The Burden Of Busyness

I turn thirty in exactly one month and I still have a thing or two on my “30 before 30” list. On my 29th birthday Ben asked me what I wanted to accomplish before I turned 30. While there were a series of little things the one big, lingering item was to have a completed manuscript ready to send to publishers by early December. Three decades of artful procrastination have been preparing me for this very moment.

Long story short, I have learned a thing or two about this publishing world and what it takes to get a book published. Consequently, I’ve noticed a shift within myself that I don’t particularly care for. I now spend the vast majority of my time at home, alone, writing. It feels like I barely have time go see people because I’m busy writing. My hope in writing is to point people to Jesus that we might model our lives after his. But in doing this I sit at home, or at a coffee shop, with headphones on, alone, writing to the blog and book readers of the world (both of which are done, for the most part, in isolation). I’m studying the life of the Christ who was seldom if ever alone, who got his hands dirty with the people right in front of him, and welcomed interruptions from the randos of society. Have you picked up on the irony in this yet?

I’m afraid that I’m missing the opportunities right in front of me because I’m too busy chasing the opportunities I want.

Sure, what I’m doing is seeking first the kingdom of God, but I fear that I’ve become so transfixed with one structure in the kingdom that perhaps I’ve overlooked others right in front of me. Basically, I’m afraid I’ve become too busy with other Christian stuff for people online to be like Jesus, face to face, with the people I brush shoulders with every day.

I want to look at an old passage from a slightly different angle:

“And who is my neighbor?” Jesus replied, “A man was going down from Jerusalem to Jericho, and he fell among robbers, who stripped him and beat him and departed, leaving him half dead. Now by chance a priest was going down that road, and when he saw him he passed by on the other side. So likewise a Levite, when he came to the place and saw him, passed by on the other side. But a Samaritan, as he journeyed, came to where he was, and when he saw him, he had compassion. He went to him and bound up his wounds, pouring on oil and wine. Then he set him on his own animal and brought him to an inn and took care of him. And the next day he took out two denarii and gave them to the innkeeper, saying, ‘Take care of him, and whatever more you spend, I will repay you when I come back.’  Which of these three, do you think, proved to be a neighbor to the man who fell among the robbers?”  He said, “The one who showed him mercy.” And Jesus said to him, “You go, and do likewise.” (Luke 10: 29-37).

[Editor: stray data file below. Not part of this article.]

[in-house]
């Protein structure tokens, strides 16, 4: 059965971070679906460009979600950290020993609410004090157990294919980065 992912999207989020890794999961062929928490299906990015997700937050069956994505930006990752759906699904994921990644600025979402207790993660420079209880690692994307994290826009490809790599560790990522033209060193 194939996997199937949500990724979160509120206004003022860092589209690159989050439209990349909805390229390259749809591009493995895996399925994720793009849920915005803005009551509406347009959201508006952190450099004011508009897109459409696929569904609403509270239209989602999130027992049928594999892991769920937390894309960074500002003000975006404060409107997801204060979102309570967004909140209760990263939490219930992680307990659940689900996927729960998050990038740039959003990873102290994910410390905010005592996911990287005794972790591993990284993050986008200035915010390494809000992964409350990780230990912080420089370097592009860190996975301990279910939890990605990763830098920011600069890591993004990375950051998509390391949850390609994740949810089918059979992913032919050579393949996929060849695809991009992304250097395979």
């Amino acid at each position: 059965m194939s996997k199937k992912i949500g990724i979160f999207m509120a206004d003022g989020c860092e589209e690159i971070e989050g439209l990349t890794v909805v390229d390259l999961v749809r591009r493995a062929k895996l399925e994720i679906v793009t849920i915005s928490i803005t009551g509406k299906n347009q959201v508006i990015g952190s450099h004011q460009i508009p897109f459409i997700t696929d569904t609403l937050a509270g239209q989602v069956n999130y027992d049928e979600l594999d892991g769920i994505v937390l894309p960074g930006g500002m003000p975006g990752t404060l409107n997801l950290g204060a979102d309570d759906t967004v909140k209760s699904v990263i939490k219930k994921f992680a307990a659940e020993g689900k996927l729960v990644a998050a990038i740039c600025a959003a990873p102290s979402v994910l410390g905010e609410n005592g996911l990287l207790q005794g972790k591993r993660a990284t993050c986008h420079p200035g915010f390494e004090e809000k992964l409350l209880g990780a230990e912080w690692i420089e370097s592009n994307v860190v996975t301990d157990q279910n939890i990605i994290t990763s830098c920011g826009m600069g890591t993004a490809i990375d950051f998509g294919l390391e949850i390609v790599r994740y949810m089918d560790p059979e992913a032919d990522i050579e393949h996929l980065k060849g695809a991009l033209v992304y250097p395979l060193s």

The irony in the text is implied simply due to the titles, “priest” and “Levite”. It’s ironic that it wasn’t the two holy brothers that stopped to tend to the needs of the hurting, but rather the Samaritan, the racial and ethnic pariah, who stopped. Our neighbor is not just our countrymen; it’s every man.

Typically this passage is taught in conjunction with stereotypes and generosity, presuming that the priest and the Levite were actively, intentionally, and selfishly negligent. I’m not saying that they weren’t, but I do want to consider why they did not help. Where were they going? What were they on their way to do? Both priests and Levites are associated with religious leadership and repute. Basically, the upper echelon of religious folk. So why didn’t they help?

Maybe they were afraid or maybe they lacked any semblance of compassion whatsoever. Or maybe they were too busy. Sure, the parable is fictitious, but let’s say we had an opportunity to interview said priest and Levite after the fact. What reasons would they give for not stopping to help? Probably not, “we saw him and couldn’t have cared less.”

I’m going to go out on a few speculative limbs here. These two were likely going to or coming from Jerusalem, which they would have most likely been visiting for some sort of religious purpose. Consider that perhaps they were too preoccupied with the next task at hand or too busy to stop and be bothered. They had religious duties to attend to, people to shepherd, truth to speak, right?

Perhaps they were so fixated on what they wanted their ministry to look like, or were so comfortable with what their ministry did look like, that they missed the opportunity God had set right before them. The passage says, “Now by chance…” that the priest and Levite were going down the very same road as the one left for dead. By chance my foot. That’s a divine intersection if you’ve ever seen one. Perhaps they missed the opportunity right before them because they were in a hurry to get to their other religious duties.

I’m no priest or Levite, but I am all kinds too busy doing stuff for Jesus and consequently missing opportunities to show people Jesus. I have a clear picture of how I want to serve God, and when my eyes are only fixed on that, I fear I miss opportunities set before me.

If we want to seek first his kingdom, we have to ask ourselves if we are seeking all of his kingdom, or just the areas that we vibe well with?

Are we willing to minister to anyone God puts on our plates, or just the people we click with best?

Are we willing to allow the system of our ministries to be interrupted by the opportunities that arise everyday?

And do we even have time to notice those opportunities or are we too fixated on how we want to serve God?

With the busyness of the season ahead, let’s ask God to open our eyes to see who our neighbors are and how to love them well.

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